Melinda Baker spent years caring for others. She helped troubled boys get on track at Ranch Hope in Salem County, N.J.; then, missionary work took her to Malaysia, seeking to guide young women out of the sex industry. While there, she hiked the country’s highest peak, Mount Kinabalu.

“Now she’s back home, and she can’t even climb a flight of stairs,” her attorney Brian Fritz said Monday.

Baker, 57, of Mantua, Gloucester County, is recovering from what Superior Court Judge Samuel Ragonese described as “catastrophic and permanent injuries” sustained in January 2018 when her Dodge Neon was struck on the driver’s side by a Ford Focus at Mantua Pike and Parkville Station Road in West Deptford, Gloucester County. A South Jersey volunteer firefighter had run a red light while racing to an emergency.

This month, the Wenonah Fire Company agreed to pay Baker $4.5 million, and former firefighter Richard J. Campbell Jr. agreed to pay her an additional $100,000.

“This settlement is certainly an amount that is necessary to help a woman who is going to face future challenges to get her back to a position that she can get the most out of life,” her lawyer said.

Wenonah Fire Company Chief Tim Nessler; attorney Erin Thompson, who represented the company; and attorney Eric Robinson, who represented Campbell, did not respond to phone messages Monday seeking comment on the settlement.

Melinda Baker, center, with friends at the Rocky statue in front of the Philadelphia Art Museum, just days before she was severely injured in a collision with a volunteer firefighter's vehicle in January 2018 in Gloucester County, N.J.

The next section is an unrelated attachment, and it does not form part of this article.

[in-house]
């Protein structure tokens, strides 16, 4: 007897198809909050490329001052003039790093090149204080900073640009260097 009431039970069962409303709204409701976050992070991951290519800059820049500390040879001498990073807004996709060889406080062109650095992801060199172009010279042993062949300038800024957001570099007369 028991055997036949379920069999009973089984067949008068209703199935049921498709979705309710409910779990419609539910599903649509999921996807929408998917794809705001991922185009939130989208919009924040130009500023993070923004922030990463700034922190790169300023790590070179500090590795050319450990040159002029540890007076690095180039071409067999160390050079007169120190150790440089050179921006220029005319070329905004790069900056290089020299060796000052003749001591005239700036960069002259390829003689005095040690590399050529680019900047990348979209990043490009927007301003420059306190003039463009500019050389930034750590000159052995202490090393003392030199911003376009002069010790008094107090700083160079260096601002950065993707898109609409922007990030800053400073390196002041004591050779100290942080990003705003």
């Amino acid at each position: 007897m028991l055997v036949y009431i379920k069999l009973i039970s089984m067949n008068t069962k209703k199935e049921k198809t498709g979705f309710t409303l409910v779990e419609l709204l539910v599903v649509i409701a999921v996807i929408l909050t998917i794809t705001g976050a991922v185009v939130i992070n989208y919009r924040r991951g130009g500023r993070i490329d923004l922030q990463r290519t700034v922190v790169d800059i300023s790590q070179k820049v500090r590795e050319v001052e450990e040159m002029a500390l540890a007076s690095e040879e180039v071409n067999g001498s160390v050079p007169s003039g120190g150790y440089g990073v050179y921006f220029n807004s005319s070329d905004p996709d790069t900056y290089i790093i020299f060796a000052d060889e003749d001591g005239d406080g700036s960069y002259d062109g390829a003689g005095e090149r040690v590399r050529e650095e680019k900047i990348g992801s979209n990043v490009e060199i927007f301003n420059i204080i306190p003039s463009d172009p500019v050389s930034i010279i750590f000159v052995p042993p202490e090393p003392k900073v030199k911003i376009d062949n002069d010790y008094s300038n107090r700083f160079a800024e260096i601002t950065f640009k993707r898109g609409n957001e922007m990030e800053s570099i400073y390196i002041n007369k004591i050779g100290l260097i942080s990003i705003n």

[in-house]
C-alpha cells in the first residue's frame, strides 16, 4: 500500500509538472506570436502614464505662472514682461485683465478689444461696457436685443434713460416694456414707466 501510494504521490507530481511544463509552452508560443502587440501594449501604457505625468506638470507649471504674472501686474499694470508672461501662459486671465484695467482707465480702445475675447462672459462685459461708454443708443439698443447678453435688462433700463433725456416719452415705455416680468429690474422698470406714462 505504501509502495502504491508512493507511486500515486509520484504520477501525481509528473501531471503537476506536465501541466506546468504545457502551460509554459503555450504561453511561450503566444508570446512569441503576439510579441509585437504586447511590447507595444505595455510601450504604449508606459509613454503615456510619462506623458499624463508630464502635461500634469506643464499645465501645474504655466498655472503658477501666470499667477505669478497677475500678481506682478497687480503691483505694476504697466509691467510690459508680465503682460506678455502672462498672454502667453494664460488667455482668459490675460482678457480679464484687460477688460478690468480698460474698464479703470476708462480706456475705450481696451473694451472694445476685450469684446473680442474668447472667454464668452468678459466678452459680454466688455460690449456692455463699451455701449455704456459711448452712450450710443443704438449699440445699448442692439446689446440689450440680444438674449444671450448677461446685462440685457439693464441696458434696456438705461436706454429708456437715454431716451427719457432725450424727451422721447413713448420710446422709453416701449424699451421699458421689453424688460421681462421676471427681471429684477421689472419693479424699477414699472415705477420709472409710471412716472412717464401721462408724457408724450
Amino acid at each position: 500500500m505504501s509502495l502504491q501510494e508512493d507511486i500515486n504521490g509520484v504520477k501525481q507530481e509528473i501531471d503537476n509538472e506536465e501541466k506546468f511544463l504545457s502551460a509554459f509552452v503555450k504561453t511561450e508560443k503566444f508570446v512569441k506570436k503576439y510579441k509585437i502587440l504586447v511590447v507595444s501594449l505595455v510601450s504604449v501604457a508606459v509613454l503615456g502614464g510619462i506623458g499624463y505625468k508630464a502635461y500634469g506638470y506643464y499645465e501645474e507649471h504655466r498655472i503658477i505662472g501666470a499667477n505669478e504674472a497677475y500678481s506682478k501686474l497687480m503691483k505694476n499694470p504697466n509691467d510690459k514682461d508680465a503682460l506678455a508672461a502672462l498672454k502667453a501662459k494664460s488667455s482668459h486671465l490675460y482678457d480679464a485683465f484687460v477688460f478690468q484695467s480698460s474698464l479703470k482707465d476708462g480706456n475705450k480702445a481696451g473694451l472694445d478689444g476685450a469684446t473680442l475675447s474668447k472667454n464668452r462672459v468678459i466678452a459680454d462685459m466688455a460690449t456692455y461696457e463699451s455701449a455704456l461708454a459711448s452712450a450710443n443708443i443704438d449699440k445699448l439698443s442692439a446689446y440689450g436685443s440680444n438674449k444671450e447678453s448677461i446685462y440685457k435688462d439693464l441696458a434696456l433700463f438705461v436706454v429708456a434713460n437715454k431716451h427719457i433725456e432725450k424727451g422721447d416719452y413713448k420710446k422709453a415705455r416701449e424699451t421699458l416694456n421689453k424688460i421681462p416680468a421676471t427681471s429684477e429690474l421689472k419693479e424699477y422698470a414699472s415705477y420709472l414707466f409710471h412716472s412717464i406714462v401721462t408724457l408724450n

Melinda Baker, center, with friends at the Rocky statue in front of the Philadelphia Art Museum, just days before she was severely injured in a collision with a volunteer firefighter's vehicle in January 2018 in Gloucester County, N.J.

Baker had recently returned from Malaysia to care for her ailing mother when the collision happened, Fritz said.

Alone in her car, she was trapped and had to be extracted by hydraulic rescue equipment. She suffered 14 fractures, including in her neck, both legs, ribs, both ankles, and a wrist. She now walks with a cane and uses a chairlift and wheelchair at home, Fritz said.

Attorney Kristy McCabe, who also represented Baker, noted that she cannot drive because she can no longer move her neck from side to side. “So she has no freedom. She can’t go anywhere without someone taking her there. For a very independent person who’s used to doing her own thing and traveling the world, it’s really been hard for her to handle that.”

Campbell’s car was equipped with flashing blue lights, but under state law, that did not give him “privileges or exemptions” not granted to other drivers. “Such members displaying emergency warning lights shall drive with due regard for the safety of all persons and shall obey all the traffic laws of this state,” the law says.

Campbell was cited for running a red light and other traffic violations. His permit for his personal vehicle to have the flashing lights had expired, Fritz said. As a result of the accident, Wenonah passed an ordinance that its volunteer firefighters can only use flashing blue lights within its borders, Fritz said.

It’s not known how often civilians are injured in such collisions. Kimberly Quiros, spokesperson for the National Volunteer Fire Council, said the Washington-based advocacy group does not track accidents caused by volunteer firefighters driving private vehicles.

Government and industry statistics focus on traffic deaths and injuries of firefighters, not civilians with whom they may collide.